A former Indian national player told AFP, on condition of anonymity: “Sadly non-sports guys are running the sport in India. They are very unprofessional and have only made basketball rot.”
Satnam Singh was India’s first player to be drafted into the NBA when the Dallas Mavericks picked him in 2015. But he was traded without playing and is now in Canada.

Cricket mania
NBA academy technical director Scott Flemming believes the sport is slowly finding space to grow in India.
“It is cricket mania here in India but I feel sports like basketball are coming up,” the former Indian team coach told AFP.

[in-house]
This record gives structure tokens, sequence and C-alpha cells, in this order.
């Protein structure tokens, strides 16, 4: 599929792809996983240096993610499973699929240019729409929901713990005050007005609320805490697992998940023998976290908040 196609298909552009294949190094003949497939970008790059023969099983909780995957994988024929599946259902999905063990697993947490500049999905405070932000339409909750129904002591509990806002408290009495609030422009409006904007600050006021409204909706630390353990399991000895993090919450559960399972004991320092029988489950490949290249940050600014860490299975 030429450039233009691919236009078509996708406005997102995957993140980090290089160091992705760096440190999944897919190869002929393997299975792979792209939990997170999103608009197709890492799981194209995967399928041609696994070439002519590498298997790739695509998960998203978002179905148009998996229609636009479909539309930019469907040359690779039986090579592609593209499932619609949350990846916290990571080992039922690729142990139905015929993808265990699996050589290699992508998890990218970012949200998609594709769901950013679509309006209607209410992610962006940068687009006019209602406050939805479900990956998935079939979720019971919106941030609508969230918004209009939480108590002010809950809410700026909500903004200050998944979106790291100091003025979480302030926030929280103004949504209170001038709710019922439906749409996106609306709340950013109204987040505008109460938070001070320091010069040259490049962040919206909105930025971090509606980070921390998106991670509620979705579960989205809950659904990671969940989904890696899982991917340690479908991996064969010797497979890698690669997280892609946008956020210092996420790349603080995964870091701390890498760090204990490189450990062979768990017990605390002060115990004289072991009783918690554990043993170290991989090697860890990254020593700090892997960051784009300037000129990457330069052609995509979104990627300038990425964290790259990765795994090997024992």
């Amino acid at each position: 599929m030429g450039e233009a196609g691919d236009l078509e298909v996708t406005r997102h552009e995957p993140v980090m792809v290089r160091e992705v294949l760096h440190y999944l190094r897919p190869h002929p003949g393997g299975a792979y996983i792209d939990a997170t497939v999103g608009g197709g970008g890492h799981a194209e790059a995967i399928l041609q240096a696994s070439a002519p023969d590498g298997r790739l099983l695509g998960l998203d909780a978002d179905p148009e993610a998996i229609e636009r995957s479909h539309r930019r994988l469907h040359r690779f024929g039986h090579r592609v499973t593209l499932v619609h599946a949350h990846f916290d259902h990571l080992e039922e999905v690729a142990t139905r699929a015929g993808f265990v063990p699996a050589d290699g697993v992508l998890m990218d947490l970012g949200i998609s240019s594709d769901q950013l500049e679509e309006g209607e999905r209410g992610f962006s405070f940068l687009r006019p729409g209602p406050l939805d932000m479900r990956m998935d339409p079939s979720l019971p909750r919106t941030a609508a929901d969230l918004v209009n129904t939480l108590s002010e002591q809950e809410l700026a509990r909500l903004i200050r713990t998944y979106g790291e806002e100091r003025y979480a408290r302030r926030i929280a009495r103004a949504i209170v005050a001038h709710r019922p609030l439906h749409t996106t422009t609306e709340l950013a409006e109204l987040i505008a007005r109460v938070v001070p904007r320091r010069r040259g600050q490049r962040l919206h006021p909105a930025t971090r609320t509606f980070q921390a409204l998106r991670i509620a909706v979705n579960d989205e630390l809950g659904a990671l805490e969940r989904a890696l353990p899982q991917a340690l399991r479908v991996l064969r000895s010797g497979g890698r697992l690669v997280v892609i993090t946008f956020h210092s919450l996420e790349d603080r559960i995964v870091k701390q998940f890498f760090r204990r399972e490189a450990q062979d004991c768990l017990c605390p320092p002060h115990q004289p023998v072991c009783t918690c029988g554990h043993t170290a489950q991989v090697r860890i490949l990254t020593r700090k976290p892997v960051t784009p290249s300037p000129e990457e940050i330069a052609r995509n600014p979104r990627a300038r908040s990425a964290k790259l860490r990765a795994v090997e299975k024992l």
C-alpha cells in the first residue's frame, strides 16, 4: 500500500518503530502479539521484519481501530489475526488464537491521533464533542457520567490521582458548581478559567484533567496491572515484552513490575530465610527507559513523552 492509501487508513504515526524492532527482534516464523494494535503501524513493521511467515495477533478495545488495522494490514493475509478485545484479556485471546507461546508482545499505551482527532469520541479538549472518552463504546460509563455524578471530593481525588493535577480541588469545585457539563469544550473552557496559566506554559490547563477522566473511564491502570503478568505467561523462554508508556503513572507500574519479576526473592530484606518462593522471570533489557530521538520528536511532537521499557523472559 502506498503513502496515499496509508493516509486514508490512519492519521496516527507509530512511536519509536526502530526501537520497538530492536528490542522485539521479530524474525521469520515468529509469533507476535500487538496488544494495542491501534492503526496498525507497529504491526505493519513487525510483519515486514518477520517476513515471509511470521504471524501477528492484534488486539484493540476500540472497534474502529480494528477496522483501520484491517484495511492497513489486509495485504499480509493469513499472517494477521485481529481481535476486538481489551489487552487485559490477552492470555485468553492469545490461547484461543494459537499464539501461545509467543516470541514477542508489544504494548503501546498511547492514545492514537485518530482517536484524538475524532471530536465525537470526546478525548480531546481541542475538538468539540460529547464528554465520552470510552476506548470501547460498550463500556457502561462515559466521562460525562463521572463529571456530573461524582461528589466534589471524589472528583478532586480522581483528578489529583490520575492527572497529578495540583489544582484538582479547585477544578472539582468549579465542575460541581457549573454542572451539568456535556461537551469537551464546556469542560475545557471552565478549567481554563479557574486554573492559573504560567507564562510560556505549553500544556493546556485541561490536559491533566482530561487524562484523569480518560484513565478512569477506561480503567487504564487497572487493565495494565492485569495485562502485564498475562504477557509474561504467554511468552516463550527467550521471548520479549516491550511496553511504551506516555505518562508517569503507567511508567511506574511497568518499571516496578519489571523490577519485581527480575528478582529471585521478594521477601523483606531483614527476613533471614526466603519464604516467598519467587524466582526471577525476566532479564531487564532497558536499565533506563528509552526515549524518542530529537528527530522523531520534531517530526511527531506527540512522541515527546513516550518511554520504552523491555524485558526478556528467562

“Since I came in 2012 as a national coach I have really seen basketball grow.”
Flemming said his academy is scouting for a potential NBA star but Indian players need to “dream bigger.”
“Rather than just getting a job in their local region we are getting them to a college in the US, which means they not only have to be great players but really good students too.”
A player in the NBA academy, Harshwardhan Tomar, standing 2.03m tall, said the sport is shunned by media and fans.
“If they see a basketball player, they say oh we are not interested in talking to him,” said the 18-year-old, who played cricket before switching to basketball.
“I have played for the national team five or six times and nobody knows me. For cricket, one time in the national team and you are like a star. And it disappoints me.”


FIFA bribe allegations raise more questions over Qatar World Cup

Updated 49 min 49 sec ago

FIFA bribe allegations raise more questions over Qatar World Cup

  • Suspicion and rumors have long surrounded Qatar's bid